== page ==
The Federal Motor Carrier Safety Administration announced this week it now accepts Mexico’s criteria for annual inspection of trucks domiciled there after concluding its inspection standards were comparable to the United States.
The Secretaría de Comunicaciones y Transportes published the official federal inspection standards for Mexico-domiciled commercial motor vehicles more than a year ago. Last May, Mexico began requiring annual inspections at SCT-approved inspection centers. Carrier employees could no longer inspect trucks their company controls at commercial garages or pass roadside inspections using Commercial Motor Vehicle Safety Alliance criteria.
Mexican carriers must keep copies of inspection reports and a sticker/decal must be affixed to the truck to satisfy the U.S. periodic inspection requirements.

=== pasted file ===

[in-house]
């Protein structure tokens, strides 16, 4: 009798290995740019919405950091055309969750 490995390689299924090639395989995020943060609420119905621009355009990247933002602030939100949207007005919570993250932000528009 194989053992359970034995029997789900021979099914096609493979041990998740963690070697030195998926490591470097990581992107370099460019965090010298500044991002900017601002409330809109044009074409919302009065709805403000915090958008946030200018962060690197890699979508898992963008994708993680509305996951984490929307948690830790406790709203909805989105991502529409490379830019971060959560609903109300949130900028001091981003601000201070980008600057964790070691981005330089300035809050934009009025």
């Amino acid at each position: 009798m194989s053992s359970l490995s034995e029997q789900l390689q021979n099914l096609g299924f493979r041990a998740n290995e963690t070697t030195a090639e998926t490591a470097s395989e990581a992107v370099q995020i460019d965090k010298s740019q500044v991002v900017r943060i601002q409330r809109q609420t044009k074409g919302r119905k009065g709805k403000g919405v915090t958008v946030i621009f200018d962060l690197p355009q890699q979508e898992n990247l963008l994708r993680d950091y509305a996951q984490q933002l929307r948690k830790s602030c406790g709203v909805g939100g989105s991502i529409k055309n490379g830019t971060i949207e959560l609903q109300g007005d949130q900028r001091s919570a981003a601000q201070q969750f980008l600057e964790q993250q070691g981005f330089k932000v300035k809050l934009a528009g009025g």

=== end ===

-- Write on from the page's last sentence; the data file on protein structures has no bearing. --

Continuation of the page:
The FMCSA reviewed Mexico’s pass-fail criteria for specific vehicle components and systems examined for mandatory inspection and concluded Mexico’s inspection program is comparable to the United States. It acknowledged Mexico’s compliance dates are different than its own for some safety systems and components, such as antilock braking systems or ABS. “However, the agency does not believe the differences in the compliance dates for such systems is a sufficient basis for considering Mexico’s annual inspection standards to be substantively different,” the FMCSA wrote.